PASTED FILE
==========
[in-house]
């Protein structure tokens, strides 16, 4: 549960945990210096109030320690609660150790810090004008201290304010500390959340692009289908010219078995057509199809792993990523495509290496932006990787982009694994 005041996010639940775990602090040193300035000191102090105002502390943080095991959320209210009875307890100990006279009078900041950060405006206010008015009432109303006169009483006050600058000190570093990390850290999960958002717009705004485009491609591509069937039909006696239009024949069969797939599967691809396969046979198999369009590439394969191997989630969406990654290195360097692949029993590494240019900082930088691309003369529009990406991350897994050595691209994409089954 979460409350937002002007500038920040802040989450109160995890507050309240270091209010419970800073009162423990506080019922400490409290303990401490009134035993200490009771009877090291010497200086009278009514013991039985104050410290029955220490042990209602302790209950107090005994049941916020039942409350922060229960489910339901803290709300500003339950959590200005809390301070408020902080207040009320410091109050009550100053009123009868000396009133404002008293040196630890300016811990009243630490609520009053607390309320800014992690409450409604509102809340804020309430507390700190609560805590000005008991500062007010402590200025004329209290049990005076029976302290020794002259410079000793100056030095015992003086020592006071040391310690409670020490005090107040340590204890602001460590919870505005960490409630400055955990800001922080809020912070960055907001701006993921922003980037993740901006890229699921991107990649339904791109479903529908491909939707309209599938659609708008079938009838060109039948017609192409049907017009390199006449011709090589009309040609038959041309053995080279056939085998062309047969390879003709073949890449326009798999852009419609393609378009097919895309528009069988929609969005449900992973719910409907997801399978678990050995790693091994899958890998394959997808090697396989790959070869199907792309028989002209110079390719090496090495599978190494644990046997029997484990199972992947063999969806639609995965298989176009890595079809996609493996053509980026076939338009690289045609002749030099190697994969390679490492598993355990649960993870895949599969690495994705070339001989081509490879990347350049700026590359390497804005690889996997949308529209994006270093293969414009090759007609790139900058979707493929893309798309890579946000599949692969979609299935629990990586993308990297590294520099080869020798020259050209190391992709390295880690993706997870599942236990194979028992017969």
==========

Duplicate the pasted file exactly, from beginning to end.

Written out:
[in-house]
């Protein structure tokens, strides 16, 4: 549960945990210096109030320690609660150790810090004008201290304010500390959340692009289908010219078995057509199809792993990523495509290496932006990787982009694994 005041996010639940775990602090040193300035000191102090105002502390943080095991959320209210009875307890100990006279009078900041950060405006206010008015009432109303006169009483006050600058000190570093990390850290999960958002717009705004485009491609591509069937039909006696239009024949069969797939599967691809396969046979198999369009590439394969191997989630969406990654290195360097692949029993590494240019900082930088691309003369529009990406991350897994050595691209994409089954 979460409350937002002007500038920040802040989450109160995890507050309240270091209010419970800073009162423990506080019922400490409290303990401490009134035993200490009771009877090291010497200086009278009514013991039985104050410290029955220490042990209602302790209950107090005994049941916020039942409350922060229960489910339901803290709300500003339950959590200005809390301070408020902080207040009320410091109050009550100053009123009868000396009133404002008293040196630890300016811990009243630490609520009053607390309320800014992690409450409604509102809340804020309430507390700190609560805590000005008991500062007010402590200025004329209290049990005076029976302290020794002259410079000793100056030095015992003086020592006071040391310690409670020490005090107040340590204890602001460590919870505005960490409630400055955990800001922080809020912070960055907001701006993921922003980037993740901006890229699921991107990649339904791109479903529908491909939707309209599938659609708008079938009838060109039948017609192409049907017009390199006449011709090589009309040609038959041309053995080279056939085998062309047969390879003709073949890449326009798999852009419609393609378009097919895309528009069988929609969005449900992973719910409907997801399978678990050995790693091994899958890998394959997808090697396989790959070869199907792309028989002209110079390719090496090495599978190494644990046997029997484990199972992947063999969806639609995965298989176009890595079809996609493996053509980026076939338009690289045609002749030099190697994969390679490492598993355990649960993870895949599969690495994705070339001989081509490879990347350049700026590359390497804005690889996997949308529209994006270093293969414009090759007609790139900058979707493929893309798309890579946000599949692969979609299935629990990586993308990297590294520099080869020798020259050209190391992709390295880690993706997870599942236990194979028992017969």